21. Ye Olde Statistician

    July 8, 2016 at 10:14 am

    Intersting that no one back then took note of the fact that nothing in the dialogue was an ad hominem except some things Moose said. It is not an ad hominem to merely insult someone. That may be bad manners or bad tactics, but it is not an ad hominem.

    Argumentum ad hominem, or ‘argument toward the man’, means that you are saying that Moose’s statements should be rejected (or accepted) because of the kind of man he is. It is related to the genetic fallacy in the family tree of fallacies. For example:
    1. “Dawkins must be right about the cosmological argument because he is a brilliant scientist.” This proposes that we should accept Dawkins’ conclusion on the basis of his personal curriculum vitae. Even a brilliant scientist can make errors when stepping outside the boundaries of his training.
    2. “Dawkins must be wrong about the cosmological argument because he is well-known as a polemicist.” This proposes that we should reject Dawkins’ conclusion on the basis of his personal curriculum vitae. Even a mouth-foaming quip-meister can be right about the underlying flaws of an argument.

    This is not an ad hominem:
    3. “Dawkins is wrong about the cosmological argument because he does not exhibit an understanding of what kinesis meant to an Aristotelian.” This proposes that we should reject Dawkins’ conclusion on the basis that he has gotten a key term factually wrong.

    As for the sidebar about liberals: Those who were called liberals in the 19th century are now called conservatives in the US. See Adam Smith for details. Left and right are similarly muddy: the seating arrangement in the French Parliament separating the monarchists from the Jacobins. The Jacobins became frustrated enough that they guillotined the monarchists. When they ran out of monarchists, they began guillotining the liberals. Then they began guillotining one another. Robespierre got the chop even though he had seized the Cathedral of Notre Dame de Paris and converted it into a “Temple of Reason,” perhaps one reason why rationalists have sometimes been mistrusted.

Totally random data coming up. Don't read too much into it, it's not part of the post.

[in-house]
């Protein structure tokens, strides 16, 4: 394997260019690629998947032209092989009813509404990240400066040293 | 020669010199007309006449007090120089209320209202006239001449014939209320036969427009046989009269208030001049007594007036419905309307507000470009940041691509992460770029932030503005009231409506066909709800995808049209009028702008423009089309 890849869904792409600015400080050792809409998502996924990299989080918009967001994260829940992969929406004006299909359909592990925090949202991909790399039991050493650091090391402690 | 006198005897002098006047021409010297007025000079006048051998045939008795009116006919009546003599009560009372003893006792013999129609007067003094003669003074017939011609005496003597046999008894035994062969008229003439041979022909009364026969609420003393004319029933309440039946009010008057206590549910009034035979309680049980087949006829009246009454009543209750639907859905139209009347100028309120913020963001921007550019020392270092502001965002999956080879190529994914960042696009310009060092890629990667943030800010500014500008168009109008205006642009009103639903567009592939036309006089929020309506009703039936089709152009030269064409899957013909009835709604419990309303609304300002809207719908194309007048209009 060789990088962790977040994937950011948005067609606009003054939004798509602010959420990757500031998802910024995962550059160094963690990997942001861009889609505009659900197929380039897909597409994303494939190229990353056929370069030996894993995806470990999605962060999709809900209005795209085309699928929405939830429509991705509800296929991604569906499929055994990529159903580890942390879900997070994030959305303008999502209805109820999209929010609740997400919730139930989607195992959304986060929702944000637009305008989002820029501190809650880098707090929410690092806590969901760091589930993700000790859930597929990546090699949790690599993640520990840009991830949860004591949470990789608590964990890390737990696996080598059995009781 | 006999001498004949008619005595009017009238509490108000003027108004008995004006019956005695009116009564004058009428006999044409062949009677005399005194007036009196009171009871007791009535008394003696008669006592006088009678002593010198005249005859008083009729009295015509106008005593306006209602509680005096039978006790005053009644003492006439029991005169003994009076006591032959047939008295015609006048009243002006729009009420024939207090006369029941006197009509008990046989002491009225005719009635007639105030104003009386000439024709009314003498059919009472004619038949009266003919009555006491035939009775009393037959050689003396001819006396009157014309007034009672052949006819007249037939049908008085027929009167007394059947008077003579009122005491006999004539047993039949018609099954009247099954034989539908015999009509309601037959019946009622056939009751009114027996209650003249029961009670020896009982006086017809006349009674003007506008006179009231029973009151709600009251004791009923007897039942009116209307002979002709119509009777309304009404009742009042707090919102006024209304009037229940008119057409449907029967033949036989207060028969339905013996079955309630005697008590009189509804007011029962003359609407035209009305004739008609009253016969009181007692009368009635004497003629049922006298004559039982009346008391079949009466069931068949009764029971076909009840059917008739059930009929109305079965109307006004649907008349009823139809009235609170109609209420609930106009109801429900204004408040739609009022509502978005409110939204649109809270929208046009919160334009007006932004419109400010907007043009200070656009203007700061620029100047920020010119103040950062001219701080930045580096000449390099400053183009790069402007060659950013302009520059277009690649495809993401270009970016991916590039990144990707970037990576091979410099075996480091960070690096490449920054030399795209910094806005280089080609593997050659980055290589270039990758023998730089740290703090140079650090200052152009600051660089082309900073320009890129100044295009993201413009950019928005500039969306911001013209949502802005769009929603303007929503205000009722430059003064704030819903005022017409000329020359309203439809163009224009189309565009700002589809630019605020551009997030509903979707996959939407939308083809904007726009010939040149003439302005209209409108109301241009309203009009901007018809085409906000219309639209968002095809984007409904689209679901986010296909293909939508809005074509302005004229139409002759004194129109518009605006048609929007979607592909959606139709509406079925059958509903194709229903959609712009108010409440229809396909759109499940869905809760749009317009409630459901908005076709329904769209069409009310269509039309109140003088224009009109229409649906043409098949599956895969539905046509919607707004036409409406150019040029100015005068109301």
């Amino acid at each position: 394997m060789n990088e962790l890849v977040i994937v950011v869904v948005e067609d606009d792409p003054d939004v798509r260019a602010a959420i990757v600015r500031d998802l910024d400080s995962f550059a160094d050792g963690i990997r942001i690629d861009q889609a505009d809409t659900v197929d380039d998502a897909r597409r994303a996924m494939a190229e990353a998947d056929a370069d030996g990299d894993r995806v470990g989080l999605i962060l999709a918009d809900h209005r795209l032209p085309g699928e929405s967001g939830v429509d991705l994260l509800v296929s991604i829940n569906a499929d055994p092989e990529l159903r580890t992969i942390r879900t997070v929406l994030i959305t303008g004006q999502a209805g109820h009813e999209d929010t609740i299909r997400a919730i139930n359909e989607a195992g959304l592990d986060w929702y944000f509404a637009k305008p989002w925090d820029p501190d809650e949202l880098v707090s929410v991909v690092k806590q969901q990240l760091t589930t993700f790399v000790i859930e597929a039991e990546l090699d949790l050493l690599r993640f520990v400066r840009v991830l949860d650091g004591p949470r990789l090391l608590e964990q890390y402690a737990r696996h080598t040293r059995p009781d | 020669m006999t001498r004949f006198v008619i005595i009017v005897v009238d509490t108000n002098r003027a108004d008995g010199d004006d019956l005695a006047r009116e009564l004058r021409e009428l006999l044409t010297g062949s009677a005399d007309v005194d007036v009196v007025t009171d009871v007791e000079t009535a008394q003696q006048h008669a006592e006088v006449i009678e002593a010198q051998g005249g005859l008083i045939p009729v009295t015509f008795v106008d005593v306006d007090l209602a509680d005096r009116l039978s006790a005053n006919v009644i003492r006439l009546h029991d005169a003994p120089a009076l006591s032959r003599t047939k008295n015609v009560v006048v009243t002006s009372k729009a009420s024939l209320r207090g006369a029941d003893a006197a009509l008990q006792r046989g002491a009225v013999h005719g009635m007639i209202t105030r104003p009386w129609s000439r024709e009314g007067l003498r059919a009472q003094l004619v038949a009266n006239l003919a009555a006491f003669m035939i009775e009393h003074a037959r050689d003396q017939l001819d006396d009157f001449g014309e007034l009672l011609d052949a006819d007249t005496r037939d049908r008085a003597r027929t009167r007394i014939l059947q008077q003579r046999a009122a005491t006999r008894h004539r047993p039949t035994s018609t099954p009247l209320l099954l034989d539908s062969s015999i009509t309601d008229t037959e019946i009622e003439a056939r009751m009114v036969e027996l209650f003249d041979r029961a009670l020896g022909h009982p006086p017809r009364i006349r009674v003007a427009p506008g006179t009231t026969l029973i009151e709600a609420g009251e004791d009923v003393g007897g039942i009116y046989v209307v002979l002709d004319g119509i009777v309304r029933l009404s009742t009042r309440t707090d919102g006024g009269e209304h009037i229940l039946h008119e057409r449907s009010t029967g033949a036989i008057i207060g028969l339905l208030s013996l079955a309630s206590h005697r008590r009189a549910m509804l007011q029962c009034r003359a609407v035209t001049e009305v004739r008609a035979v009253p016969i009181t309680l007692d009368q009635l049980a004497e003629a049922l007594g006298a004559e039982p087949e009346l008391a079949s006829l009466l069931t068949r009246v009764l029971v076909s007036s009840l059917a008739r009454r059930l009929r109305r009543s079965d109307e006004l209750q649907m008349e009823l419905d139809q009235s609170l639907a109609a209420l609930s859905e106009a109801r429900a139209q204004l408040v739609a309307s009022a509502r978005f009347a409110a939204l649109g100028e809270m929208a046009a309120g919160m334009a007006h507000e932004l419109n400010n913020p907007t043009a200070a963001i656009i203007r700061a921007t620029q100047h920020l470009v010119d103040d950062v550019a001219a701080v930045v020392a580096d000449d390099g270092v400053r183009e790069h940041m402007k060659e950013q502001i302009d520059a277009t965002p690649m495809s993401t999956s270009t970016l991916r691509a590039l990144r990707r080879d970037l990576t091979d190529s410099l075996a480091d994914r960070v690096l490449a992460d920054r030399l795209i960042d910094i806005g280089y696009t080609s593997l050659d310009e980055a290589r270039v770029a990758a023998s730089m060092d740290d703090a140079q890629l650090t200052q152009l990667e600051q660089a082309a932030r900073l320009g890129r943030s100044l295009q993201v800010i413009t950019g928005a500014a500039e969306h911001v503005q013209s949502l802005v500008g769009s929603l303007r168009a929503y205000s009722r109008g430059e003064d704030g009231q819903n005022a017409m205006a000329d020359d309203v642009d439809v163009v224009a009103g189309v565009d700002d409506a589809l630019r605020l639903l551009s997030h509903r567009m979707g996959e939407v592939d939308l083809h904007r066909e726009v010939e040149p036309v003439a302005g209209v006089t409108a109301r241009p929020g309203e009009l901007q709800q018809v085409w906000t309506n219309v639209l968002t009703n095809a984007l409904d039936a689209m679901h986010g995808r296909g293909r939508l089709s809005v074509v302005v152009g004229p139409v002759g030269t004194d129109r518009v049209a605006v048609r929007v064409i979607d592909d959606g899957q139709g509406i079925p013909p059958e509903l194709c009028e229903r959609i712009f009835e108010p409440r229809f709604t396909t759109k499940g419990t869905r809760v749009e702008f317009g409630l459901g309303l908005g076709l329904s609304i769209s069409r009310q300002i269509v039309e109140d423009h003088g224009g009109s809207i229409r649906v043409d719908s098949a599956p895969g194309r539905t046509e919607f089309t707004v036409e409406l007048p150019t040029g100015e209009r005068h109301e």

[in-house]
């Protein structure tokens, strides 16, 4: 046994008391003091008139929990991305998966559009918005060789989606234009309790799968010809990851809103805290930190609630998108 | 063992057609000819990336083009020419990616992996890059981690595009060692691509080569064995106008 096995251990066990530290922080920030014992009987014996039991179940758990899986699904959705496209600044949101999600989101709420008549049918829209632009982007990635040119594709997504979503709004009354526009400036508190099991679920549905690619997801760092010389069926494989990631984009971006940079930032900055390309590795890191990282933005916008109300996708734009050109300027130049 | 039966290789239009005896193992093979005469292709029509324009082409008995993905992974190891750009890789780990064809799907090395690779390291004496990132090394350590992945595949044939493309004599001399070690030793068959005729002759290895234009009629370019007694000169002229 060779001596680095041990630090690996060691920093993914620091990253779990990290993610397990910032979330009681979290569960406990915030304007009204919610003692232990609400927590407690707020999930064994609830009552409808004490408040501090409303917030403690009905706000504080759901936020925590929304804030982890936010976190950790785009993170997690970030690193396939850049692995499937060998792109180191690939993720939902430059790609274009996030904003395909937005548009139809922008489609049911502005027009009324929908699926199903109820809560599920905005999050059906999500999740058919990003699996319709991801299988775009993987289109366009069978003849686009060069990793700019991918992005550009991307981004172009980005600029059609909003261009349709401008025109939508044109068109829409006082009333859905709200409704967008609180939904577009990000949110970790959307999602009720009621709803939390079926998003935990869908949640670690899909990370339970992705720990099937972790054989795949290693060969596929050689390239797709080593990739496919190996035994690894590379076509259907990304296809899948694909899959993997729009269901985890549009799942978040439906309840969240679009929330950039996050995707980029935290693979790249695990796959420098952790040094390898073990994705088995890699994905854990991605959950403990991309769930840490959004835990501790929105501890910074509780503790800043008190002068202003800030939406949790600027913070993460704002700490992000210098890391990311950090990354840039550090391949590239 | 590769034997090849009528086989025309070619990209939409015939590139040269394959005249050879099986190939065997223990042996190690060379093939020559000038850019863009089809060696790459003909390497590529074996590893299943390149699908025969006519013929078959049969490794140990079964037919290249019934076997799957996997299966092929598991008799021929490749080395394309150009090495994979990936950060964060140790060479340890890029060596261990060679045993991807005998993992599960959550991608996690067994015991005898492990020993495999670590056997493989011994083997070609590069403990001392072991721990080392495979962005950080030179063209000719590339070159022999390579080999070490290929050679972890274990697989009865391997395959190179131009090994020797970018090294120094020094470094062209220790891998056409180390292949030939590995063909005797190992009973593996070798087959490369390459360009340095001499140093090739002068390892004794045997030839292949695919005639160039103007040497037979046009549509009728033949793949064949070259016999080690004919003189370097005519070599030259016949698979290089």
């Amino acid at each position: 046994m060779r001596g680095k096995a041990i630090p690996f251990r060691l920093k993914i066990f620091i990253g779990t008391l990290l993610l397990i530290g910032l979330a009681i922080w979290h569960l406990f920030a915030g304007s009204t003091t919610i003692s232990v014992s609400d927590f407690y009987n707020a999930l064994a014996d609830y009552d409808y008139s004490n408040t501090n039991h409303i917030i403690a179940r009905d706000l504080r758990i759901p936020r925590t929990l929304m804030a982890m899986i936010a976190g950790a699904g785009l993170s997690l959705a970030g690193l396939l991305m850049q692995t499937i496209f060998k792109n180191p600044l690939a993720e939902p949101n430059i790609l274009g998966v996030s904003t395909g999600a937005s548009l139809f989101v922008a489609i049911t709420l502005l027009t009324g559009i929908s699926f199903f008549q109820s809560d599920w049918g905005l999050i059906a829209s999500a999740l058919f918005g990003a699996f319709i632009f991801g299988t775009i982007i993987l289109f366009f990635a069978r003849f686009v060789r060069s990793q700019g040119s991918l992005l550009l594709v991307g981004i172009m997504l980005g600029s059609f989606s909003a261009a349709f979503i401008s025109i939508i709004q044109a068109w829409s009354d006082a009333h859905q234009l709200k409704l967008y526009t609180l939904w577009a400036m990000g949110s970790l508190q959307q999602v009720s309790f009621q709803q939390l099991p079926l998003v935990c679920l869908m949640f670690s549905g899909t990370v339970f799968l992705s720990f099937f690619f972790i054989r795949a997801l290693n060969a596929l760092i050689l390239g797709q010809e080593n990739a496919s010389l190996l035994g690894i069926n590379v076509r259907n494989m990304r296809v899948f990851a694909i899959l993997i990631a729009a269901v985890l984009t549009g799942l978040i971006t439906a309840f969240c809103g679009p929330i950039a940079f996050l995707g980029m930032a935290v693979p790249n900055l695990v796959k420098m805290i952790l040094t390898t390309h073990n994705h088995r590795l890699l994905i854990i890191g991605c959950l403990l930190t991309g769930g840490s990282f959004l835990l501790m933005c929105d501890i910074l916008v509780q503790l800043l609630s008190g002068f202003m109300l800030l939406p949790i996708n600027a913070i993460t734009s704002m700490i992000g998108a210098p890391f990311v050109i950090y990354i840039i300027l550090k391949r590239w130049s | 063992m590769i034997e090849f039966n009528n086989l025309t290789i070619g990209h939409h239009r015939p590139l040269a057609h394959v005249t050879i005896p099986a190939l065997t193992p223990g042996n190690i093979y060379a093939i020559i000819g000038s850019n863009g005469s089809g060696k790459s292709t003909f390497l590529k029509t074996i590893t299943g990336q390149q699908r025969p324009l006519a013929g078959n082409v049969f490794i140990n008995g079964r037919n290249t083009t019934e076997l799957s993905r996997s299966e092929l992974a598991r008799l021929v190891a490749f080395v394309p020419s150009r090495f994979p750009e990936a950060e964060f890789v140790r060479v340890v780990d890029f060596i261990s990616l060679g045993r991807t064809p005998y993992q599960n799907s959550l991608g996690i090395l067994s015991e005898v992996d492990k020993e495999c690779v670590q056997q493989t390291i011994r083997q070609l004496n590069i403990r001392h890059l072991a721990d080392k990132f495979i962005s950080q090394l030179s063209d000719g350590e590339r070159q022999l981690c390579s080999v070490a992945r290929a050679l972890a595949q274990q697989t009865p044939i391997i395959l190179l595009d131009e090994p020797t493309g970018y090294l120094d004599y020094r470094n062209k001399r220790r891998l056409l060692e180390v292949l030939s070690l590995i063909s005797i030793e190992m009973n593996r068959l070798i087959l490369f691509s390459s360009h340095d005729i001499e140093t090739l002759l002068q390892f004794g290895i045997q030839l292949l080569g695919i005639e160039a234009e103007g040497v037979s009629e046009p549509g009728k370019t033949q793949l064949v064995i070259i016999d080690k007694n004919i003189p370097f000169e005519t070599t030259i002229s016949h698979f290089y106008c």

For the leftist attitude toward liberals, see here:
    https://www.youtube.com/watch?v=u52Oz-54VYw

  22. We all get the difference between the insult and the argument using the insult in it’s proof or reasoning. Did you really think it needed pointing out?
    We had Lee Phillips pointing this out as well. What IS interesting is that you think people need telling and that they have not the ability to distinguish.

    However as you like dogma so much,
    If we’re being accurate in translation,
    ad hominem means to towards at or near the man.
    So it means nothing on it’s own. Without the word argumentum placed in front, it’s turned into latin slang anyway and so given that it is clear what is intended with an argumentum ad hominem to all who use the phrase it’s pointless to make the distinction between the frank insult and the former. The person using the term ‘ad hominem’ is already chopping their language and everybody knows what they mean.

    Furthermore a plain insult is a distraction from the main argument and so in that way can be considered part of the fallacious argument. A frank insult is used in groups where the dynamics entail certain responses from the group. Those who don’t think for themselves are inevitably sucked in and cannot argue so the point is won that way.